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New ACEA 2022 specifications support modern engine performance

On the 1st of May 2022, the European Automobile Association ACEA has released the new 2022 ACEA Heavy Duty Oil Sequences. These specifications define the required performance characteristics of engine oils in terms of their ability to protect against engine wear, deposit formation, corrosion, and oil degradation. The specific requirements vary depending on the type of engine oil being tested, as well as the type of engine and operating conditions.

The update brings a number of changes compared to the ACEA 2016 specifications with new oil categories and new engine test hardware.

ACEA E8 replaces ACEA E6

The new ACEA E8 category brings an increased focus to enhanced piston cleanliness, with the introduction of Daimler’s new OM471 engine test hardware, which replaces the OM 501LA. The adoption of the OM 471 engine involves a significant increase in performance in order to meet the requirements for longer oil change intervals. The testing of the new OM 471 engine sets a new industry standard in terms of the intensity and duration of the testing, lasting for a full month. This enhanced cleanliness performance of the pistons is necessary to handle the higher operating temperatures of the latest Euro VI heavy duty engines that use SCR systems, which are mandated by Euro VI NOx emission regulations and involve longer oil drain intervals.

By including established ASTM engine tests developed for API CK-4, it also introduces specifications for oxidation and aeration performance.

New E7 sub-category: Cat 1N

The ACEA E7 category of engine oils, which is intended for use in high-speed, four-stroke diesel engines with exhaust gas recirculation (EGR), has been modified to include a new sub-category known as E7-2022. This sub-category has more stringent performance requirements than the E7-2016 category it replaces.

Cat 1N has been adopted to replace the OM 501LA for the ACEA E7-2022 category of engine oils, which are intended for use in high-speed, four-stroke diesel engines with exhaust gas recirculation (EGR). The new OM 471 test is more demanding than the previous test used for the ACEA E7 category of engine oils.

New E11 sub-category: Cat C13

The Cat C13 has been adopted to replace the OM 501LA for the ACEA E11 category of engine oils, which are intended for use in high-speed, four-stroke diesel engines with EGR and aftertreatment devices, such as diesel particulate filters. The new Cat C13 was intended to align with the API CK-4 specification for engine oils that are intended for use in diesel engines with EGR and aftertreatment devices.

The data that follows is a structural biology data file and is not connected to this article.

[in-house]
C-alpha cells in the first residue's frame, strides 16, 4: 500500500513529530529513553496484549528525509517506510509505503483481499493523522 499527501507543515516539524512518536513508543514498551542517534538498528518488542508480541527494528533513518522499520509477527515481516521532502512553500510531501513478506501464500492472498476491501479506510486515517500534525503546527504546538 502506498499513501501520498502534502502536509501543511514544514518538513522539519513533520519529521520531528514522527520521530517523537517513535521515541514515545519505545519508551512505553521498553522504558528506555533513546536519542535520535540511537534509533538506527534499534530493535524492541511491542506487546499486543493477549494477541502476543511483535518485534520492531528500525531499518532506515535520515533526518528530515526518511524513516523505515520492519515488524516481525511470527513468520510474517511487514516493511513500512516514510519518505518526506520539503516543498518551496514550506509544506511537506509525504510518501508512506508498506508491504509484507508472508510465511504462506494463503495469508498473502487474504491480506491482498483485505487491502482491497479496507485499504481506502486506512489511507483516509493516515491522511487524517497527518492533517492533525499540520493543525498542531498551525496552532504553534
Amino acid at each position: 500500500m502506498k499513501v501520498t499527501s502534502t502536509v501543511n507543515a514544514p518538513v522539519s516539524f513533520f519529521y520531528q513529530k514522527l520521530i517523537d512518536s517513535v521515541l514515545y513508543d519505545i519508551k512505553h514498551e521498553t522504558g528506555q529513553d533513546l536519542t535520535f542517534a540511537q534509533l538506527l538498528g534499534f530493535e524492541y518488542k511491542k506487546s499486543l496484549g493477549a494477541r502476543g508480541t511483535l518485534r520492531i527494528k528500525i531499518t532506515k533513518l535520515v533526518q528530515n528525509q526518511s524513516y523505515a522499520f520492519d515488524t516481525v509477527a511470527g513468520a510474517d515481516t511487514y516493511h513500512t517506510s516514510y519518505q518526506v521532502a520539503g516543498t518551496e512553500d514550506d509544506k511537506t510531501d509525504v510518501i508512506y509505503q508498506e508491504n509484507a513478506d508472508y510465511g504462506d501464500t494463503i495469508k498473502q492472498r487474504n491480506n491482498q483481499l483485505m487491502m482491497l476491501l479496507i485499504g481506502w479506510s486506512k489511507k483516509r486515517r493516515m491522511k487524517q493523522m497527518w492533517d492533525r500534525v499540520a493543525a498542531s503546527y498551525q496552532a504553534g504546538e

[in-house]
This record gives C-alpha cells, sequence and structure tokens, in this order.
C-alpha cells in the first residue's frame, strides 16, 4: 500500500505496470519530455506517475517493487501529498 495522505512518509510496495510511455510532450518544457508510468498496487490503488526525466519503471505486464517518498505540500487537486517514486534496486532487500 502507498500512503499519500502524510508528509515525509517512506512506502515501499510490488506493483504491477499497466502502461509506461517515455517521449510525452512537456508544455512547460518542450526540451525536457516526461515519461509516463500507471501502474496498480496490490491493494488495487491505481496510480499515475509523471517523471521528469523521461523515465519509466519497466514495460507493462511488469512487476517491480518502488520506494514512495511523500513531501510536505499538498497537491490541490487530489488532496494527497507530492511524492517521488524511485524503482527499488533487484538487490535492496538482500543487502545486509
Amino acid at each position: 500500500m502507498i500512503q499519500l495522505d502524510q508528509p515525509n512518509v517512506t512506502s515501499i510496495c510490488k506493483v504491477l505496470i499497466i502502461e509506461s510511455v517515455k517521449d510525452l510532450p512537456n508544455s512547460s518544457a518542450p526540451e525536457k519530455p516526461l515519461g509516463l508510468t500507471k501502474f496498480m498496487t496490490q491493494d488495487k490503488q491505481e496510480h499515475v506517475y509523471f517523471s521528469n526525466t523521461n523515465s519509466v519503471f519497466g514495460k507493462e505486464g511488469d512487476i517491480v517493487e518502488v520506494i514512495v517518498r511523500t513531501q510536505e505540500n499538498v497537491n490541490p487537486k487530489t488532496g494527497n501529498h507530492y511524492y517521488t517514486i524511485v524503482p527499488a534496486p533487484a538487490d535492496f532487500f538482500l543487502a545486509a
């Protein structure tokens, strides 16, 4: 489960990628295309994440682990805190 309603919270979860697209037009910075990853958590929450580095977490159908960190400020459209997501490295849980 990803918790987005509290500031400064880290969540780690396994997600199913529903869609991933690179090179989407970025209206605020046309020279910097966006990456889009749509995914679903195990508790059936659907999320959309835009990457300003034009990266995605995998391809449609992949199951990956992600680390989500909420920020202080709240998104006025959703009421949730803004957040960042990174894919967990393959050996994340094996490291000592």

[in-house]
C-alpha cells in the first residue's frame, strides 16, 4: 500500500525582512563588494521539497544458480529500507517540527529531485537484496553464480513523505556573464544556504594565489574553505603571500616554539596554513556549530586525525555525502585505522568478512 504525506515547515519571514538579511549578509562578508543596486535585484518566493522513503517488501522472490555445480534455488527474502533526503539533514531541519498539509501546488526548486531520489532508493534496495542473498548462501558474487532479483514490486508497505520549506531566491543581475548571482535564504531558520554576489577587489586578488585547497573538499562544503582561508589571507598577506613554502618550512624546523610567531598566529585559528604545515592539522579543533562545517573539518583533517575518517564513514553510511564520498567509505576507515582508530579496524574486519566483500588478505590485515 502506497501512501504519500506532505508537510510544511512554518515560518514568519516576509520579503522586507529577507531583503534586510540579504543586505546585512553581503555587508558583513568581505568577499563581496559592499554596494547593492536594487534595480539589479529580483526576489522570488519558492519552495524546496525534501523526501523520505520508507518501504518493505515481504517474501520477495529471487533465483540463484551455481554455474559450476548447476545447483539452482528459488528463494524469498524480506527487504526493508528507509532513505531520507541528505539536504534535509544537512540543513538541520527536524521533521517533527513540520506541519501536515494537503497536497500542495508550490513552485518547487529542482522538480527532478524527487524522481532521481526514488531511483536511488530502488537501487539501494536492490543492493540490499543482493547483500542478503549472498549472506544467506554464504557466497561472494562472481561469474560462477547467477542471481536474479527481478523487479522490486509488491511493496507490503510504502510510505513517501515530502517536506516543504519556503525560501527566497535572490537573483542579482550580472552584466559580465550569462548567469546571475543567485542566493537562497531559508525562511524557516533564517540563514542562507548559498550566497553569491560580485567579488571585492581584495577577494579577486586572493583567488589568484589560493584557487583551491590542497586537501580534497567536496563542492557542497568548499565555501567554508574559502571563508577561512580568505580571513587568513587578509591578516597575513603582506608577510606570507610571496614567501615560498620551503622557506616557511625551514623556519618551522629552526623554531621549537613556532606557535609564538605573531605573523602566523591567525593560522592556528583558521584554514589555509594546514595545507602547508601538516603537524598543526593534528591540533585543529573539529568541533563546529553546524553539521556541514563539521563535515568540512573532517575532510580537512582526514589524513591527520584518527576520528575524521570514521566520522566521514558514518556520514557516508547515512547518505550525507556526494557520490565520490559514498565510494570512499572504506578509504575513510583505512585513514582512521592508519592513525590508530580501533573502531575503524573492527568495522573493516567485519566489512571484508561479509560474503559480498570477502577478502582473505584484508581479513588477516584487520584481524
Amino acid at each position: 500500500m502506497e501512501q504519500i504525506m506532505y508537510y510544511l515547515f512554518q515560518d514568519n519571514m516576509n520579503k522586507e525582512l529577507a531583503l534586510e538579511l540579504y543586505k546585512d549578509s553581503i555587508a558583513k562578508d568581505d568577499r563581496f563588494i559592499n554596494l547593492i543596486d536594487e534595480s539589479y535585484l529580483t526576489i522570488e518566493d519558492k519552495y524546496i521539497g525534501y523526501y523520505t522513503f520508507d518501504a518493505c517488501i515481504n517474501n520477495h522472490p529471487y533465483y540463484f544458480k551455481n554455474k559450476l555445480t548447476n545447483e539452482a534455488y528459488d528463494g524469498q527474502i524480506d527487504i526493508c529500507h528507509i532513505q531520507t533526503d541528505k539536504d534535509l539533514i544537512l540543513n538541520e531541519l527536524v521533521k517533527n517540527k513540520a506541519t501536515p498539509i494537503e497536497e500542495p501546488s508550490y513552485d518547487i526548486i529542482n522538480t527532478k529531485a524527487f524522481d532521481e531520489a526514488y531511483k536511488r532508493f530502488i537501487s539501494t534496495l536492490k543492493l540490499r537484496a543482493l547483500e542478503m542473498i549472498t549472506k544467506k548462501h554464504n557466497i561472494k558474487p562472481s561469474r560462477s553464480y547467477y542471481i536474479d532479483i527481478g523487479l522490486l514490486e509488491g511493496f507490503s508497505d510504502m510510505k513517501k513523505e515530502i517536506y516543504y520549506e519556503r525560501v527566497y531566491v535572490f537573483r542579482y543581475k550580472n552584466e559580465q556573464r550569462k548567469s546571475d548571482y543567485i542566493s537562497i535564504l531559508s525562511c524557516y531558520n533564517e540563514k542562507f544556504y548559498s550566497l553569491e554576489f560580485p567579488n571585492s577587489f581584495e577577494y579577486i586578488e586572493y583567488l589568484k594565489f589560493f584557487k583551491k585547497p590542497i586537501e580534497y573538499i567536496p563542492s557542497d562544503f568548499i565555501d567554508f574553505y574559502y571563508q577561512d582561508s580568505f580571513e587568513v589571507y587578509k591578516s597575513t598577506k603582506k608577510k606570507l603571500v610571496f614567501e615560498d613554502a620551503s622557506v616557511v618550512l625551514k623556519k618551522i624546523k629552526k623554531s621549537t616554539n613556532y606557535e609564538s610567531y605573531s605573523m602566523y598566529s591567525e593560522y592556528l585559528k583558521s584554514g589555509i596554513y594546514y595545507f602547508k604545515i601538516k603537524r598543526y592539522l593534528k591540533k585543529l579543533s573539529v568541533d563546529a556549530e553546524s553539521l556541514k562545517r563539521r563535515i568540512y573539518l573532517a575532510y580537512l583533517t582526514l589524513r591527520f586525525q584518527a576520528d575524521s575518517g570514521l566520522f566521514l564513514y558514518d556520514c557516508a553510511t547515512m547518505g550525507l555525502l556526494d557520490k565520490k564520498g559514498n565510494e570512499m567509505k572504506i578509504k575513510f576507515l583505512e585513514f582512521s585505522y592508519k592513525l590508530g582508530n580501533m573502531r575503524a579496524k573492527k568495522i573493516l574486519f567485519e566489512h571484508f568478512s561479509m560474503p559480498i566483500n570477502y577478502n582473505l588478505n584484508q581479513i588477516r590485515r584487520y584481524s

ACEA allows grandfathering of OM 501LA

ACEA allows the use of data from the OM 501LA to demonstrate compliance with the ACEA E4-2022, E7-2022, and E11-2022 standards for piston cleanliness performance. This means that engine oils that were previously tested using the OM 501LA test can still be used to demonstrate compliance with the current ACEA standards, even though the OM 501LA has been replaced by the Cat 1N and Cat C13 for the respective categories of engine oils.

Increased test limits for HD diesel engines

The new ACEA 2022 introduces an increase in the severity of the CEC L-104 Biofuel piston cleanliness test for the ACEA E8-2022 and E11-2022 categories of engine oils. This way, the test should more accurately reflect the operating conditions that these engine oils will encounter in real-world use.

The new requirements also specify higher limits for the Mack T-12 engine wear test for the ACEA E8-2022 category of engine oils. The limits have now been raised to the same level as the ACEA E11-2022 category, making the performance requirements for the ACEA E8-2022 category more stringent.

With the new adoptions and limit settings, the 2022 ACEA performance requirements for engine oils intended for use in heavy-duty diesel engines are now more aligned with other industry standards, respectively MB 228.51 (ACEA E8-2022), API CI-4 (ACEA E7-2022) and API CK-4 (ACEA E11-2022).

Conclusion

The new ACEA 2022 specifications represent an update to the previous ACEA 2016 standards, with a focus on enhancing the performance and protection provided by engine oils. These changes are intended to help ensure that engine oils are able to keep pace with the increasing complexity and performance demands of modern engines.

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